I’ve written before about how June is the month of fêtes, full of festivities, festivals and fun. Once again it’s sped by at breakneck speed and tomorrow it’ll be July, with the “official” start of the summer season. But just before that happens let me show you what happened in my town, Roquefort les Pins, last Saturday night: the summer solstice fire fest.
To celebrate the Summer Solstice, Roquefort holds a fire festival la Fête du Feu de la St Jean every year, consisting of fireworks and fire jumping. The Mairie becomes the backdrop for some pretty impressive (and alarmingly close) fireworks. Along with a sizeable crowd watching from only 30-40 metres away, we ooed and aahed with each increasingly loud and long burst of colourful sparkles, reflecting that our taxes were literally going up in smoke! (Me, cynical..noooo!)
The fête is for the feast of St John which despite its name, has its origins in pagan times and it was only with the advent of Christianity that it became associated with the birth of John the Baptist. It is a celebration of the summer solstice, or Mid Summer, and the date, 24th of June, was the day of the solstice in Roman times. This year the 24th fell mid week so Roquefort celebrated on the 27th, but the nearby village of Valbonne always holds its Feu de St Jean on the actual day. Many countries around the world celebrate the solstice in one way or another often with fire and France is no exception. Different regions have varying traditions but all revolve around fire. Here the practice is to jump over the bonfire as the embers die down, a tradition which has evolved from an ancient rite of purification associated with springtime.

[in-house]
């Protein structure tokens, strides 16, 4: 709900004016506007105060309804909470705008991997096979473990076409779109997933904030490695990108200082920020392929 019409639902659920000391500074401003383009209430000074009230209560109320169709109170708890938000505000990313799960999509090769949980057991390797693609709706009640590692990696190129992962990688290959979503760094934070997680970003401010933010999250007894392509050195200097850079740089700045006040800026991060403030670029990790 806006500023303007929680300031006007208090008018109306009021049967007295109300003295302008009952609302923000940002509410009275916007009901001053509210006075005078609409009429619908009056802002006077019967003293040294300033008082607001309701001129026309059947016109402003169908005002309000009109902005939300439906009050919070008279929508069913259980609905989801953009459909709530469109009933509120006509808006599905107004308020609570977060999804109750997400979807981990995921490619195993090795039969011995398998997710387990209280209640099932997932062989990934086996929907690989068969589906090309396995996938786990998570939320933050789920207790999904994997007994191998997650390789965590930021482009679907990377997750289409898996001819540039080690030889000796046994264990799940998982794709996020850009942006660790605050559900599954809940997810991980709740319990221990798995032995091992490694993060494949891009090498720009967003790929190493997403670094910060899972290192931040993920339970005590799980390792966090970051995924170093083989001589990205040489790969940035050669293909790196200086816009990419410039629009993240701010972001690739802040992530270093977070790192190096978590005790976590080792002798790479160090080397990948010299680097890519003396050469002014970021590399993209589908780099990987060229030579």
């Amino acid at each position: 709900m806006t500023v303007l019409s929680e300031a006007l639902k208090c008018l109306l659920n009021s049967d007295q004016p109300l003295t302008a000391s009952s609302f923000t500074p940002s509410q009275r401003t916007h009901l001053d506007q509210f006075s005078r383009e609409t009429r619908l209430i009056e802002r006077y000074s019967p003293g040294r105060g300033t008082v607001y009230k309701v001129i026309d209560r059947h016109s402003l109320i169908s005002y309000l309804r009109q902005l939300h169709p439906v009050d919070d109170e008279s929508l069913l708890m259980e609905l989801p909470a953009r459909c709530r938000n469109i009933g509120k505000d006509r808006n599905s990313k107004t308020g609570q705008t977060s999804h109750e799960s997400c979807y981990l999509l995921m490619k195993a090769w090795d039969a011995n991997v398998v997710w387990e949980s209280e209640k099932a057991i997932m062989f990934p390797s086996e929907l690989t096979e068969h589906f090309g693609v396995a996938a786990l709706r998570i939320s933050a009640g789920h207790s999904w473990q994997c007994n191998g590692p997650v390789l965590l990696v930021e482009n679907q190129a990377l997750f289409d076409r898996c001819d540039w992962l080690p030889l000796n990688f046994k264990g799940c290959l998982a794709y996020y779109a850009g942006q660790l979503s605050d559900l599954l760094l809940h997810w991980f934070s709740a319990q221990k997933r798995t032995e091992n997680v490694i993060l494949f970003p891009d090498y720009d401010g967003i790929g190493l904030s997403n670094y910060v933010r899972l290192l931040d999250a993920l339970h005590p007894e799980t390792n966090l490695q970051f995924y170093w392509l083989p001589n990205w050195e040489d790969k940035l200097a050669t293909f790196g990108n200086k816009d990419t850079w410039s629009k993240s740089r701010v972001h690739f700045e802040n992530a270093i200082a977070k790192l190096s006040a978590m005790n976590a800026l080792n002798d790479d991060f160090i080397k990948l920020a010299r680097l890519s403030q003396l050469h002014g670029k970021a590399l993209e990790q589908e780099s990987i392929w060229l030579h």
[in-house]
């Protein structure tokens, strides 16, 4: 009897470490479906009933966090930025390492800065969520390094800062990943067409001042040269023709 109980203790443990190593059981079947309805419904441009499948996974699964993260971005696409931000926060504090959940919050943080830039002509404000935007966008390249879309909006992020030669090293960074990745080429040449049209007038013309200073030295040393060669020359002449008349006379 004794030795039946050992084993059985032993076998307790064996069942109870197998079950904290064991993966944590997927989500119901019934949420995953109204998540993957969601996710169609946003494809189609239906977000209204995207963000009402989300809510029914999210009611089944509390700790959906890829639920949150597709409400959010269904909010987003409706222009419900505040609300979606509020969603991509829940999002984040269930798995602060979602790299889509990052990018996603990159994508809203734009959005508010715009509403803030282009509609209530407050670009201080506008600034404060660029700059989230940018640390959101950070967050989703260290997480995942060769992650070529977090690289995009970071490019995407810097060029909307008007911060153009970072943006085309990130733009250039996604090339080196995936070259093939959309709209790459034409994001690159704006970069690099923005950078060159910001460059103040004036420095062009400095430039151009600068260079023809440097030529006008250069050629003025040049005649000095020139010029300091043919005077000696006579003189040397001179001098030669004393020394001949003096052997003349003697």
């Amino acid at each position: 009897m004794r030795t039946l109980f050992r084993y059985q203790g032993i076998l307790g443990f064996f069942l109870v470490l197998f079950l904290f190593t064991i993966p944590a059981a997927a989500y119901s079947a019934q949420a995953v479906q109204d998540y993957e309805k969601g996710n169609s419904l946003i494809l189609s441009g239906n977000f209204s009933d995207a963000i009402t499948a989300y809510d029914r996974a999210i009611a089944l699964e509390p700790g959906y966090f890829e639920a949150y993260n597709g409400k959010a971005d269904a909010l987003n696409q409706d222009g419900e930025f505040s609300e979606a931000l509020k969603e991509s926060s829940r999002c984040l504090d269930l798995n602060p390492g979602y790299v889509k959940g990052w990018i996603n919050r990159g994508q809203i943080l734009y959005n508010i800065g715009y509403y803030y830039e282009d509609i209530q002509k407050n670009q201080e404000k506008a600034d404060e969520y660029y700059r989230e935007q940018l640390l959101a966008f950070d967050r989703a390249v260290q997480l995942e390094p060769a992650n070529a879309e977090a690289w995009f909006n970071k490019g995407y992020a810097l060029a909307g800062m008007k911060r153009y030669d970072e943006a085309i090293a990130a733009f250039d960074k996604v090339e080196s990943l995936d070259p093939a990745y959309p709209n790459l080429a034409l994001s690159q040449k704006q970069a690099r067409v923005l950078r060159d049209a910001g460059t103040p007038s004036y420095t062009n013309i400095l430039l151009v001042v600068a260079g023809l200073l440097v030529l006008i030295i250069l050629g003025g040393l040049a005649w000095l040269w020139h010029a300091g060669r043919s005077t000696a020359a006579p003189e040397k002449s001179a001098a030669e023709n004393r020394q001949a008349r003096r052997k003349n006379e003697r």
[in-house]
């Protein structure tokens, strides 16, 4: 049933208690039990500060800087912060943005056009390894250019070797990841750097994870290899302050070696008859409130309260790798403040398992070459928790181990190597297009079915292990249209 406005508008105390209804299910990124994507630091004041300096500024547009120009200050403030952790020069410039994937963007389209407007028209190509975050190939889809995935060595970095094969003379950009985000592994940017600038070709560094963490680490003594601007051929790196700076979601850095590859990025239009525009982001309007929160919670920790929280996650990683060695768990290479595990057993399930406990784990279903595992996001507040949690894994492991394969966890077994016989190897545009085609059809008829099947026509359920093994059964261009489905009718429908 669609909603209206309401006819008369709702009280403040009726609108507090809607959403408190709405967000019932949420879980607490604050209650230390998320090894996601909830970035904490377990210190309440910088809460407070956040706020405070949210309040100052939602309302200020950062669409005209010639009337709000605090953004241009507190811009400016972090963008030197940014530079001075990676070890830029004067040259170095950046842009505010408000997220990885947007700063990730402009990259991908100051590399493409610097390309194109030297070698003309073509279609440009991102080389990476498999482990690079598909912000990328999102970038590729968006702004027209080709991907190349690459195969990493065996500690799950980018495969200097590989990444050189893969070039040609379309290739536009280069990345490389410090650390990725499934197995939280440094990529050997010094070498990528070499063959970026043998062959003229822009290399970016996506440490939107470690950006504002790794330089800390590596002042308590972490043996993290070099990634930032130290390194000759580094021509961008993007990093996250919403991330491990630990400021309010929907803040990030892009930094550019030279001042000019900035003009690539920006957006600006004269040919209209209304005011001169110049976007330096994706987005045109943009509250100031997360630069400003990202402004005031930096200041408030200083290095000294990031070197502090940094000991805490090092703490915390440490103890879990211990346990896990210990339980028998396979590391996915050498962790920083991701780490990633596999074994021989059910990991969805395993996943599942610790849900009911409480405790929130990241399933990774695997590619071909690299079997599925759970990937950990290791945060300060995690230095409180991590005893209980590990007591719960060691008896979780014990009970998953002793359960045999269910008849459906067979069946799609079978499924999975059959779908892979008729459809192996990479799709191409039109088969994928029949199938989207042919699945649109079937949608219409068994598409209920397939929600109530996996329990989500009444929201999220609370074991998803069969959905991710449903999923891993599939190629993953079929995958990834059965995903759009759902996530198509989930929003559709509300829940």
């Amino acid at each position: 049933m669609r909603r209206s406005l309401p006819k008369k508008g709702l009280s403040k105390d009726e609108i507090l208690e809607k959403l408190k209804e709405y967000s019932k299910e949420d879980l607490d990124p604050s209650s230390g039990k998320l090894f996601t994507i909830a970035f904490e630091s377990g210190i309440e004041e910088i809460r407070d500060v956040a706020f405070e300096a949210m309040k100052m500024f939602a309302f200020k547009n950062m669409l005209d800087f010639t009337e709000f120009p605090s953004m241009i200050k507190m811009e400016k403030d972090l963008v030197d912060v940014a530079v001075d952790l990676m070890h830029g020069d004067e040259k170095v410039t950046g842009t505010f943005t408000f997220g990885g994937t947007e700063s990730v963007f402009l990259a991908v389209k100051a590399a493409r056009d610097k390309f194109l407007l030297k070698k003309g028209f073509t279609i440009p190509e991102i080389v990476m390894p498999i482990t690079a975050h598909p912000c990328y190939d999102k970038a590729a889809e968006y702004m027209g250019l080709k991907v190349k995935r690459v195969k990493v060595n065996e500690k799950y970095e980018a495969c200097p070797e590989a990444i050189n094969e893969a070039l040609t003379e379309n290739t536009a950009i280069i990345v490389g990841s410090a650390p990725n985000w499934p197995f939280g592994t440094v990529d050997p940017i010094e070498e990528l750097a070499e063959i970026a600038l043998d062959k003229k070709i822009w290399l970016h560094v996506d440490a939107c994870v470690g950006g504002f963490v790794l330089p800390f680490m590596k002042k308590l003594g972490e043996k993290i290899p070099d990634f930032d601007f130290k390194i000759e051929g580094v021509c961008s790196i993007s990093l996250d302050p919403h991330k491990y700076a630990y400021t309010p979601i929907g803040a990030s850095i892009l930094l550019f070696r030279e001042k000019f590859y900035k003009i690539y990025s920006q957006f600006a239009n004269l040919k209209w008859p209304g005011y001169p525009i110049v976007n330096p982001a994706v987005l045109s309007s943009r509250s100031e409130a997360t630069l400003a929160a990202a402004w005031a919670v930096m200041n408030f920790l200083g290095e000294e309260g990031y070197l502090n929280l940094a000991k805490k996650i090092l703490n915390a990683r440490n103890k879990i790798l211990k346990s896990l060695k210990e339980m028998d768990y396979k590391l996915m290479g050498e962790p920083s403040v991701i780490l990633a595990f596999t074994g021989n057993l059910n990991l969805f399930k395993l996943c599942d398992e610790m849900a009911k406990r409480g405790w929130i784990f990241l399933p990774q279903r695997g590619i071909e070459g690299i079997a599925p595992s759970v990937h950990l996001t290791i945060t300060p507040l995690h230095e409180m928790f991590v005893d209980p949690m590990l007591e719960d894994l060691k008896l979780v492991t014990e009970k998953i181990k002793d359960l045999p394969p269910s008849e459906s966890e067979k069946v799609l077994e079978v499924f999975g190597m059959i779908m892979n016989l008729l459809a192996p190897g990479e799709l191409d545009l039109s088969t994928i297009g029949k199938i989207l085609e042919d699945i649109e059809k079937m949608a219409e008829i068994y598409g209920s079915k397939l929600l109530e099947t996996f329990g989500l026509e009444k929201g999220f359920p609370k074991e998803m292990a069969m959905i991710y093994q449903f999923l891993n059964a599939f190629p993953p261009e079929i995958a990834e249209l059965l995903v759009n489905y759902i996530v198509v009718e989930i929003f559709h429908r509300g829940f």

After the fireworks comes the fire. This year a big bonfire was lit on the esplanade in front of the local cinema and drew a bigger crowd than usual. Once it dies down to reasonable levels everyone lines up to jump over it; it’s mainly kids (my 10 year old must have jumped at least 10 times!) but there are also brave or foolhardy grandparents leaping with their grandchildren, parents with babies in arms and couples taking the leap hand in hand. Funnily enough I found I was wearing inappropriate footwear and had to forgo my turn…now how did that happen?
I love that health and safety rules haven’t banned this simple fun in this increasingly risk-averse world. In the 8 years I’ve been going to fire jumping fêtes I’ve never once seen an accident but to be fully sure the fire doesn’t get out of hand or anyone gets hurt, the Pompiers (who are also paramedics in France) are always nearby. And of course they put it out at the end (we are in a high-risk area for forest fire after all!)
The fire is followed by a bal which this year turned out to be a singing DJ playing a funky mix of 80s tunes for us oldies and recent chart hits. Good family fun under the stars. All generations were out doing their thing on the dance floor from 2 to 102 years old (well, I don’t know for sure about 102 years old but some of the oldies looked as though they weren’t far off!) Community spirit was alive and well amongst Roquefortois and when we left around half eleven it was still going strong.
Does your town celebrate the Summer Solstice? What do you think about fire jumping? I’d love to hear from you.